Sometimes the criticism is subtle,  we’re not really directly telling someone that they’re broken, instead we  insinuate that you’re broken:  “You should buy a house; renting is for suckers.”  “You should sell real estate: there’s good money in it.”  Did you ever notice how some people can make you feel like crap while sounding so very helpful?  It is irritating and yet we feel guilty for being irritated since they were “only trying to help.”

Offering To Help When It Isn’t Welcome Is Butting In

The instances where people offer us help when we’ve never as much as hinted that we needed assistance is maddening.  Why does it irritate us?  They’re just trying to help out, right?  When someone tells us that “we should…”it is an act of aggression.  Once again or flight and fight goes on alert, our brains flood our bodies with chemicals, and our bodies brace themselves for a fight.  Sometimes we respond with, “you should shut the hell up and mind your own business (fight) or “yeah, you’re right” (flight.)

However well intentioned, the people who provide us with unsolicited criticism cause us stress.  The unspoken message in the “you should…” is that if you continuing doing what you are doing you are broken in some way.  The more passive their aggression the more alert our bodies become and the more stress-related problems we suffer as a result.

Some of you are thinking, “It’s my job to criticize” or “If I see some behavior that is unsafe I am morally obligated to intervene”.  That’s just you granting yourself license to butt in; it’s you giving yourself permission to “should all over” the people you are supposed to be helping.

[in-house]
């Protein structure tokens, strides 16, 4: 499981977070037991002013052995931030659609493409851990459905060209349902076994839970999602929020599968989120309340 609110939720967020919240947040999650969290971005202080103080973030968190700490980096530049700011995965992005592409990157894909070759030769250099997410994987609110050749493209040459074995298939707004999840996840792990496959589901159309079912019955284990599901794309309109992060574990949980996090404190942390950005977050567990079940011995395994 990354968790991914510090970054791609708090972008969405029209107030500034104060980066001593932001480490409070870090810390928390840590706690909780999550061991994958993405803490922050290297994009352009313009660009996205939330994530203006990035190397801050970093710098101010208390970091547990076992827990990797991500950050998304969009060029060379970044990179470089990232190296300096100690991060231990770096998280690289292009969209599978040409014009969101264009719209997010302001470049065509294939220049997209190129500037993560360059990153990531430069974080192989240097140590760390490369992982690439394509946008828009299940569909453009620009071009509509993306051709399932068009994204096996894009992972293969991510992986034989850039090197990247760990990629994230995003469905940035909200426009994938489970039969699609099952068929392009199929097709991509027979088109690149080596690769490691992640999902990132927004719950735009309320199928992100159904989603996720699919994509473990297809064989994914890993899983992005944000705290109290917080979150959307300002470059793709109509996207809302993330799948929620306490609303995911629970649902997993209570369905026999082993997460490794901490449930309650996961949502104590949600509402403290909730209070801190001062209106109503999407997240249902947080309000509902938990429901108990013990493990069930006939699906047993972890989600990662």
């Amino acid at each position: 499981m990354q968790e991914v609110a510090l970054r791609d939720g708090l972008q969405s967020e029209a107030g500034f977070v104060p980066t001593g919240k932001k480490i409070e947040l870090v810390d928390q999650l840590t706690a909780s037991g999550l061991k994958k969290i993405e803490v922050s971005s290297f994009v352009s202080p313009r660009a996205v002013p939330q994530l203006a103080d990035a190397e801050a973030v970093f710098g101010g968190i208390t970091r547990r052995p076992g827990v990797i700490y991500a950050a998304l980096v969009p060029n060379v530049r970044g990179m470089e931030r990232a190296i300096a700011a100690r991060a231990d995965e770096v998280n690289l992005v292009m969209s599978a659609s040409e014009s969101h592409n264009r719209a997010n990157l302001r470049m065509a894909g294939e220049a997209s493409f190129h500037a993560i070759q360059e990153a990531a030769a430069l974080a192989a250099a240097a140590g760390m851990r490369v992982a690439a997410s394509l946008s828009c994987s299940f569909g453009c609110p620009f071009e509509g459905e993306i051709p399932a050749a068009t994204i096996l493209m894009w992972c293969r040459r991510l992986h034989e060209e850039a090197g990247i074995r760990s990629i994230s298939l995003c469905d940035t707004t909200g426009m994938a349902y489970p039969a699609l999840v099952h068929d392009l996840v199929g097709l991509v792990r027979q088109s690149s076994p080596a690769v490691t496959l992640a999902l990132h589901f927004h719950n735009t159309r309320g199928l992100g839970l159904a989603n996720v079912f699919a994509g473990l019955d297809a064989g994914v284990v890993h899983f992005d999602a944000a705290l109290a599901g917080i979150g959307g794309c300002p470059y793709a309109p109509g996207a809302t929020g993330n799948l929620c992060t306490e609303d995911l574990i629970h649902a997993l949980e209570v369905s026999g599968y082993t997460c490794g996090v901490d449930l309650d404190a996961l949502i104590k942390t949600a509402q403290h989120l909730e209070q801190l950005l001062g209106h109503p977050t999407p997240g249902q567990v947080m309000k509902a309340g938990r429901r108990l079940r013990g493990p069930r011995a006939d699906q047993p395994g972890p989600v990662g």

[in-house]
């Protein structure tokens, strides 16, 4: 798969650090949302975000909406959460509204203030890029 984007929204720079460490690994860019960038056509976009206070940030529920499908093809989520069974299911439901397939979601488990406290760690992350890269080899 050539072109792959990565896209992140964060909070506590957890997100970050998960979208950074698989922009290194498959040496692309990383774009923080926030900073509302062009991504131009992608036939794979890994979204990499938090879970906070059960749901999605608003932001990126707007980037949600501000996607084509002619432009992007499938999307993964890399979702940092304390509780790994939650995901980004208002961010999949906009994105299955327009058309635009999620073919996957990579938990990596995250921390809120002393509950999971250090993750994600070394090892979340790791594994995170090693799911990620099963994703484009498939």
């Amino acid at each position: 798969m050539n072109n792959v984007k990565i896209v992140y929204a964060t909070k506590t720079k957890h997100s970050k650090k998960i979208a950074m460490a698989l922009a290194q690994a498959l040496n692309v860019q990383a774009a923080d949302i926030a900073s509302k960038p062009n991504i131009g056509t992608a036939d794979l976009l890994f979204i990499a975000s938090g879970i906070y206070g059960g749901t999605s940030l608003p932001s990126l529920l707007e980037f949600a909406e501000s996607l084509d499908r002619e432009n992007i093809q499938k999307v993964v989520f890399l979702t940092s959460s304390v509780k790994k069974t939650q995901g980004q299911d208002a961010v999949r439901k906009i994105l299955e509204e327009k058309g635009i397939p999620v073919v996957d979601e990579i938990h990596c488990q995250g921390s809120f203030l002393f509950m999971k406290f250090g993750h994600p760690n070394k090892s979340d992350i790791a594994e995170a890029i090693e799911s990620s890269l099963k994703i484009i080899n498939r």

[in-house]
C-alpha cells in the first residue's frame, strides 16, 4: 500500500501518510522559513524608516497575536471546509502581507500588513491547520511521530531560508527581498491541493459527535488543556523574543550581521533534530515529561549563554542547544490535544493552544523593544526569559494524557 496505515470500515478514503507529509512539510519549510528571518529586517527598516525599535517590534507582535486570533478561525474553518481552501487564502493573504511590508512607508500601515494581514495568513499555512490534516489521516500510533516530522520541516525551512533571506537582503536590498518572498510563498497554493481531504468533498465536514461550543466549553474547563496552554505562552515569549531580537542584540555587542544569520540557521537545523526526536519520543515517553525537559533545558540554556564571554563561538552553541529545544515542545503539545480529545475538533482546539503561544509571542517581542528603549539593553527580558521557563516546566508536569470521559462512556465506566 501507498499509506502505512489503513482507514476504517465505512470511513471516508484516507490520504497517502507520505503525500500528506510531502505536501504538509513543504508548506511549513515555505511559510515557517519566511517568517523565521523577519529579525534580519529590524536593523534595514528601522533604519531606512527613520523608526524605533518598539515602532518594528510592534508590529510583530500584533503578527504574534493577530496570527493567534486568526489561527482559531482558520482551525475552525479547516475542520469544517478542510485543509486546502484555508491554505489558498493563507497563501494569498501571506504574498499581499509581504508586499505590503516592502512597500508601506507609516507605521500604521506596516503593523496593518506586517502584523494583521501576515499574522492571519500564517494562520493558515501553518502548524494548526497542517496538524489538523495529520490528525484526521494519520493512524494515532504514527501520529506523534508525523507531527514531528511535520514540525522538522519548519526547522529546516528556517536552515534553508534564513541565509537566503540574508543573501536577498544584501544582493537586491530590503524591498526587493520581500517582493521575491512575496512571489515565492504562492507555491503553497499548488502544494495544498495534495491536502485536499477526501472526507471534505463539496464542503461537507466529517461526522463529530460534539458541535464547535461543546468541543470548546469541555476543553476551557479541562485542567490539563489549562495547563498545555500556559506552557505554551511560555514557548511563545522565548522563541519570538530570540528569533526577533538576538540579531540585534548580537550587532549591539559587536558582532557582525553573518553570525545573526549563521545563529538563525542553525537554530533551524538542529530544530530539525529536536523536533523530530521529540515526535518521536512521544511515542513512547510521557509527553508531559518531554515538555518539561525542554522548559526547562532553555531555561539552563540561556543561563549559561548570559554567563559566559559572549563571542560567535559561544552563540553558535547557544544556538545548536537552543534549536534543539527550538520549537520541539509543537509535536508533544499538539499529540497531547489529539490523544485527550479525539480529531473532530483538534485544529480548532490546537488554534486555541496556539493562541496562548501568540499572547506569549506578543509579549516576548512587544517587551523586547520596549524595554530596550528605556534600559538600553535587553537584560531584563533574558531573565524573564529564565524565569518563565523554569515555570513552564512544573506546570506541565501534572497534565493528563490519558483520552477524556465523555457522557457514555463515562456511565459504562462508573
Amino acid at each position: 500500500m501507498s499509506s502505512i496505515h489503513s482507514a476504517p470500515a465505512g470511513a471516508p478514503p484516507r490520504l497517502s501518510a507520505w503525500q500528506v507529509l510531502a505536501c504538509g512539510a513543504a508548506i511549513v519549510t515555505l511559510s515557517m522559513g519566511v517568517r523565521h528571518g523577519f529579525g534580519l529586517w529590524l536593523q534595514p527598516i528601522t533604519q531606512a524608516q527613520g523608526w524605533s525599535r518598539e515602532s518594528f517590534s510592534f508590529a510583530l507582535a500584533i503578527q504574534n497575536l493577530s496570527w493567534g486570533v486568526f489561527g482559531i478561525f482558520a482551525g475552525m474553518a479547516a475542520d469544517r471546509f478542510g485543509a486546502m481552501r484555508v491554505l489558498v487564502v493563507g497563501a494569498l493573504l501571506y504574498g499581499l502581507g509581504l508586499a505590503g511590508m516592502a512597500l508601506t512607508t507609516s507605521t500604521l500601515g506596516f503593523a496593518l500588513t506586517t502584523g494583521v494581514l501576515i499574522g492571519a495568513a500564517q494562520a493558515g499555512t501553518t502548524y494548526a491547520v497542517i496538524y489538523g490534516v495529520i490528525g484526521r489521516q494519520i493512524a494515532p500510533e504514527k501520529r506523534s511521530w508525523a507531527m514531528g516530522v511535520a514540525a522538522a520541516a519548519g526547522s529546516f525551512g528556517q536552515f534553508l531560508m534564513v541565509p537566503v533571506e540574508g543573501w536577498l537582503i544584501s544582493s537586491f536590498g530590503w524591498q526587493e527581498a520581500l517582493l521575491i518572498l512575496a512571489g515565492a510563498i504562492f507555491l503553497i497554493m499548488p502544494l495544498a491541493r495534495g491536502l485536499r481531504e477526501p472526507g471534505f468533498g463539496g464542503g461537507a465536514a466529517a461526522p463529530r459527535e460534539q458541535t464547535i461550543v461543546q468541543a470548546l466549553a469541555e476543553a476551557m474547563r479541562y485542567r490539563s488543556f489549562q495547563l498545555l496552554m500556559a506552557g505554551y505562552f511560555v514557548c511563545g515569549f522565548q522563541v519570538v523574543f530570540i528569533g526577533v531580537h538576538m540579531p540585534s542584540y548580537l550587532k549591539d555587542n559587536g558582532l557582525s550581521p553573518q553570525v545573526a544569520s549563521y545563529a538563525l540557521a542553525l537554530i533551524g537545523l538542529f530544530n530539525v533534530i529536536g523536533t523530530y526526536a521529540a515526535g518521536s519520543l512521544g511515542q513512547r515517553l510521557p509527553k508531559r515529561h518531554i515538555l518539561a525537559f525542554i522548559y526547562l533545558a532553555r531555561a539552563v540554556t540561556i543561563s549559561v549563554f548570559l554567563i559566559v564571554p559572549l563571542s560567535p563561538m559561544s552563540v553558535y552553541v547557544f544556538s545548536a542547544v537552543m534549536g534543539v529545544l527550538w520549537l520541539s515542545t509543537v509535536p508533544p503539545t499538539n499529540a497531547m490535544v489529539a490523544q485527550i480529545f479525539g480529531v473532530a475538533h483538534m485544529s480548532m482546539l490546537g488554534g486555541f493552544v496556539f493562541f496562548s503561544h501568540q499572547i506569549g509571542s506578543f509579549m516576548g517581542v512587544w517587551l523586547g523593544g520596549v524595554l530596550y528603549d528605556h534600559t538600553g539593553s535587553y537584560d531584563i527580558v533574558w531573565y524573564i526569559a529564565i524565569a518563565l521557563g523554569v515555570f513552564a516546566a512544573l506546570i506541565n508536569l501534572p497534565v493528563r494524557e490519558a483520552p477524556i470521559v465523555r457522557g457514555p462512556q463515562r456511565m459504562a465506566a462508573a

Criticism tends to eliminate related behaviors that we value.  For example, let’s say you are the first to arrive at the office every day and the task of making the coffee falls to you.  You don’t mind, you do it because you like drinking coffee, it’s not hard to do, and you like helping out the group.  Now, one day, I come up to you and say, “you know, I’m getting sick of having to put away the coffee filters, mopping up the little puddles you leave behind, and sweeping up coffee grounds.  You’d think at your age you’d have learned to clean up after yourself.”  After my reproach of your coffee making, what are the chances that you will be making any coffee (safe for me to drink) anytime soon?  Chances are great that you will either stop making coffee (flight), tell me that I can make the coffee from now on (fight), or continue making coffee but now deliberately leaving a bigger mess (passive aggressive).  In all these cases, our goal to get me to pick up after myself are left un-achieved, and in two thirds of the cases a highly desirable behavior falls along the wayside.  Clearly, a feedback tool that does not trigger the fight/flight response is necessary.

Not all feedback is dysfunctional, in fact, good, advisory feedback is essential for lowering our stress. Instead of getting all self-righteous and criticizing workers you will likely find that advice is a far more effective feedback mechanism.  Where criticism is destructive and focuses on negative aspects, advice is the practice of providing a more balanced description of the behavior.  When providing advice, we begin by discussing positive behaviors before discussing behaviors we would like to see changed.  Our example of the coffee-making mess could have been handled using advice instead of criticism and would likely have a much more positive result.